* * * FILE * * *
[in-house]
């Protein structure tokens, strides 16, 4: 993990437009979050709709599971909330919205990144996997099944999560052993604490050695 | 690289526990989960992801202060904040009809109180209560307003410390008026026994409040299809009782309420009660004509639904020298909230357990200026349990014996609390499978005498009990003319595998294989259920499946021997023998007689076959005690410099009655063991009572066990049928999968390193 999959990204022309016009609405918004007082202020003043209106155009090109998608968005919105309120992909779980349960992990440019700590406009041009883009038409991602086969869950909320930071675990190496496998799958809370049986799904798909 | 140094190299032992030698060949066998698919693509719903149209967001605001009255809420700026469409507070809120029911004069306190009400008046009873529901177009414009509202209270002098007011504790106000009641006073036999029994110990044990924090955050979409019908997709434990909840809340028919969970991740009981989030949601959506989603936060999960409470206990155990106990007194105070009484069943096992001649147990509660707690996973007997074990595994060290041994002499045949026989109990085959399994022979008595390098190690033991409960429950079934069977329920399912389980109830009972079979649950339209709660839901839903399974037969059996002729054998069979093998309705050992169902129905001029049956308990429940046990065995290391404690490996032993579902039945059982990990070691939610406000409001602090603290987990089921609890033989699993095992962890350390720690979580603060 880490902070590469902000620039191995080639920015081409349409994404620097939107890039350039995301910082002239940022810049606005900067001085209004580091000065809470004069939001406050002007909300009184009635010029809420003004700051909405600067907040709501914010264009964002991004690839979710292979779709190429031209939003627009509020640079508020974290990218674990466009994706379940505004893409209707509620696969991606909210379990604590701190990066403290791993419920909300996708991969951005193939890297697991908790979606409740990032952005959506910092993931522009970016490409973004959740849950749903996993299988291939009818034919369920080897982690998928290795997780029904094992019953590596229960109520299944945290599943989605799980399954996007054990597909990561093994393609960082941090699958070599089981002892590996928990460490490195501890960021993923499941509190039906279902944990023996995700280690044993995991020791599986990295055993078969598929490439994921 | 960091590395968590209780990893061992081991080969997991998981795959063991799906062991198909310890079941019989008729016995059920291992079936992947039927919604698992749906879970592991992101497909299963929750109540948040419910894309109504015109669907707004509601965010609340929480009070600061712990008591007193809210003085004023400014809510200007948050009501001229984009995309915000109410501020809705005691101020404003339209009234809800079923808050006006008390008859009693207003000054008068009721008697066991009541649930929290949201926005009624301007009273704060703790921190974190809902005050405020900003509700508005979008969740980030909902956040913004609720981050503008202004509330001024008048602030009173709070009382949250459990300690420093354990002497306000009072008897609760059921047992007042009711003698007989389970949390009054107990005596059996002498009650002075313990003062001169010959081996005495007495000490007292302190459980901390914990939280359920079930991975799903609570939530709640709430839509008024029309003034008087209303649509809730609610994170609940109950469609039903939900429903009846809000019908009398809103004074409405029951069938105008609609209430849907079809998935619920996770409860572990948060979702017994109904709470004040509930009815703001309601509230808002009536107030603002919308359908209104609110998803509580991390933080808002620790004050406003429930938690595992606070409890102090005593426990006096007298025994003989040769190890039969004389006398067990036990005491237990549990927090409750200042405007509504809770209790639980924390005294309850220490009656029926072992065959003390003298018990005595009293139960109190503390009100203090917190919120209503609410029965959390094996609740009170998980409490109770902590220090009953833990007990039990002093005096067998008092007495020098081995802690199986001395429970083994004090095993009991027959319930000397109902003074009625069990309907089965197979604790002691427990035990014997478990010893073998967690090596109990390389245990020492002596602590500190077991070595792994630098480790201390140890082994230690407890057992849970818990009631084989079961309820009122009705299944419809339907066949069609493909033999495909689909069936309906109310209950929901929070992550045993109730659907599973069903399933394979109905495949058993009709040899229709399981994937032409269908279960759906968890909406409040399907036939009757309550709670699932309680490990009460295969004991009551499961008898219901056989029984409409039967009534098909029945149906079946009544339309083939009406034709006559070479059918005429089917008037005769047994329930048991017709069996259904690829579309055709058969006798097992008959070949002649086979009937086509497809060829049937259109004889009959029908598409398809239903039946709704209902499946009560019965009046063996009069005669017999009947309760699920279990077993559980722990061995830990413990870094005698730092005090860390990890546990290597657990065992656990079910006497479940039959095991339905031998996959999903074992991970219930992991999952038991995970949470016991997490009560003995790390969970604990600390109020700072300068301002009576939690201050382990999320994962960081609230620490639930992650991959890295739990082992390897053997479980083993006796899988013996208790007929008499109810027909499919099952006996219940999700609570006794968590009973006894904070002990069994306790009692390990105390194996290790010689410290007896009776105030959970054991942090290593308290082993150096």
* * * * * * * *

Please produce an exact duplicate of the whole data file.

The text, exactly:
[in-house]
């Protein structure tokens, strides 16, 4: 993990437009979050709709599971909330919205990144996997099944999560052993604490050695 | 690289526990989960992801202060904040009809109180209560307003410390008026026994409040299809009782309420009660004509639904020298909230357990200026349990014996609390499978005498009990003319595998294989259920499946021997023998007689076959005690410099009655063991009572066990049928999968390193 999959990204022309016009609405918004007082202020003043209106155009090109998608968005919105309120992909779980349960992990440019700590406009041009883009038409991602086969869950909320930071675990190496496998799958809370049986799904798909 | 140094190299032992030698060949066998698919693509719903149209967001605001009255809420700026469409507070809120029911004069306190009400008046009873529901177009414009509202209270002098007011504790106000009641006073036999029994110990044990924090955050979409019908997709434990909840809340028919969970991740009981989030949601959506989603936060999960409470206990155990106990007194105070009484069943096992001649147990509660707690996973007997074990595994060290041994002499045949026989109990085959399994022979008595390098190690033991409960429950079934069977329920399912389980109830009972079979649950339209709660839901839903399974037969059996002729054998069979093998309705050992169902129905001029049956308990429940046990065995290391404690490996032993579902039945059982990990070691939610406000409001602090603290987990089921609890033989699993095992962890350390720690979580603060 880490902070590469902000620039191995080639920015081409349409994404620097939107890039350039995301910082002239940022810049606005900067001085209004580091000065809470004069939001406050002007909300009184009635010029809420003004700051909405600067907040709501914010264009964002991004690839979710292979779709190429031209939003627009509020640079508020974290990218674990466009994706379940505004893409209707509620696969991606909210379990604590701190990066403290791993419920909300996708991969951005193939890297697991908790979606409740990032952005959506910092993931522009970016490409973004959740849950749903996993299988291939009818034919369920080897982690998928290795997780029904094992019953590596229960109520299944945290599943989605799980399954996007054990597909990561093994393609960082941090699958070599089981002892590996928990460490490195501890960021993923499941509190039906279902944990023996995700280690044993995991020791599986990295055993078969598929490439994921 | 960091590395968590209780990893061992081991080969997991998981795959063991799906062991198909310890079941019989008729016995059920291992079936992947039927919604698992749906879970592991992101497909299963929750109540948040419910894309109504015109669907707004509601965010609340929480009070600061712990008591007193809210003085004023400014809510200007948050009501001229984009995309915000109410501020809705005691101020404003339209009234809800079923808050006006008390008859009693207003000054008068009721008697066991009541649930929290949201926005009624301007009273704060703790921190974190809902005050405020900003509700508005979008969740980030909902956040913004609720981050503008202004509330001024008048602030009173709070009382949250459990300690420093354990002497306000009072008897609760059921047992007042009711003698007989389970949390009054107990005596059996002498009650002075313990003062001169010959081996005495007495000490007292302190459980901390914990939280359920079930991975799903609570939530709640709430839509008024029309003034008087209303649509809730609610994170609940109950469609039903939900429903009846809000019908009398809103004074409405029951069938105008609609209430849907079809998935619920996770409860572990948060979702017994109904709470004040509930009815703001309601509230808002009536107030603002919308359908209104609110998803509580991390933080808002620790004050406003429930938690595992606070409890102090005593426990006096007298025994003989040769190890039969004389006398067990036990005491237990549990927090409750200042405007509504809770209790639980924390005294309850220490009656029926072992065959003390003298018990005595009293139960109190503390009100203090917190919120209503609410029965959390094996609740009170998980409490109770902590220090009953833990007990039990002093005096067998008092007495020098081995802690199986001395429970083994004090095993009991027959319930000397109902003074009625069990309907089965197979604790002691427990035990014997478990010893073998967690090596109990390389245990020492002596602590500190077991070595792994630098480790201390140890082994230690407890057992849970818990009631084989079961309820009122009705299944419809339907066949069609493909033999495909689909069936309906109310209950929901929070992550045993109730659907599973069903399933394979109905495949058993009709040899229709399981994937032409269908279960759906968890909406409040399907036939009757309550709670699932309680490990009460295969004991009551499961008898219901056989029984409409039967009534098909029945149906079946009544339309083939009406034709006559070479059918005429089917008037005769047994329930048991017709069996259904690829579309055709058969006798097992008959070949002649086979009937086509497809060829049937259109004889009959029908598409398809239903039946709704209902499946009560019965009046063996009069005669017999009947309760699920279990077993559980722990061995830990413990870094005698730092005090860390990890546990290597657990065992656990079910006497479940039959095991339905031998996959999903074992991970219930992991999952038991995970949470016991997490009560003995790390969970604990600390109020700072300068301002009576939690201050382990999320994962960081609230620490639930992650991959890295739990082992390897053997479980083993006796899988013996208790007929008499109810027909499919099952006996219940999700609570006794968590009973006894904070002990069994306790009692390990105390194996290790010689410290007896009776105030959970054991942090290593308290082993150096």